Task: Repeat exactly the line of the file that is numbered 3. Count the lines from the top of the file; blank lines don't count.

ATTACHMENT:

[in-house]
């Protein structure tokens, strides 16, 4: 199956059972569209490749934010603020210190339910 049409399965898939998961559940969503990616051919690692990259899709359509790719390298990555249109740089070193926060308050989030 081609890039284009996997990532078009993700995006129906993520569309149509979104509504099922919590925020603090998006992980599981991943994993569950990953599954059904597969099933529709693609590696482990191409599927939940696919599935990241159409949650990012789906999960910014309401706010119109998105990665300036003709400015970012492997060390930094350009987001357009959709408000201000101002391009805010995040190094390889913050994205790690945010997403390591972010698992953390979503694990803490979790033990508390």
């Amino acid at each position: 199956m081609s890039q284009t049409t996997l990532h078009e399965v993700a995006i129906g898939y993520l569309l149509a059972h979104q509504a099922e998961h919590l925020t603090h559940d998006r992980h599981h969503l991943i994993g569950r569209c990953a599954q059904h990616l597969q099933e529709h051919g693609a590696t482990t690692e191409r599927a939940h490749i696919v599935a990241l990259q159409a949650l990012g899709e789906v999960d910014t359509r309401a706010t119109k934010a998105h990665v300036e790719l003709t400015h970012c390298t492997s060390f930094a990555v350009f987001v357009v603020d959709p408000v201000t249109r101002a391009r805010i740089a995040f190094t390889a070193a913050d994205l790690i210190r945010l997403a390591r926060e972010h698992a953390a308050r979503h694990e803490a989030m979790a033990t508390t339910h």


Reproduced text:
């Amino acid at each position: 199956m081609s890039q284009t049409t996997l990532h078009e399965v993700a995006i129906g898939y993520l569309l149509a059972h979104q509504a099922e998961h919590l925020t603090h559940d998006r992980h599981h969503l991943i994993g569950r569209c990953a599954q059904h990616l597969q099933e529709h051919g693609a590696t482990t690692e191409r599927a939940h490749i696919v599935a990241l990259q159409a949650l990012g899709e789906v999960d910014t359509r309401a706010t119109k934010a998105h990665v300036e790719l003709t400015h970012c390298t492997s060390f930094a990555v350009f987001v357009v603020d959709p408000v201000t249109r101002a391009r805010i740089a995040f190094t390889a070193a913050d994205l790690i210190r945010l997403a390591r926060e972010h698992a953390a308050r979503h694990e803490a989030m979790a033990t508390t339910h």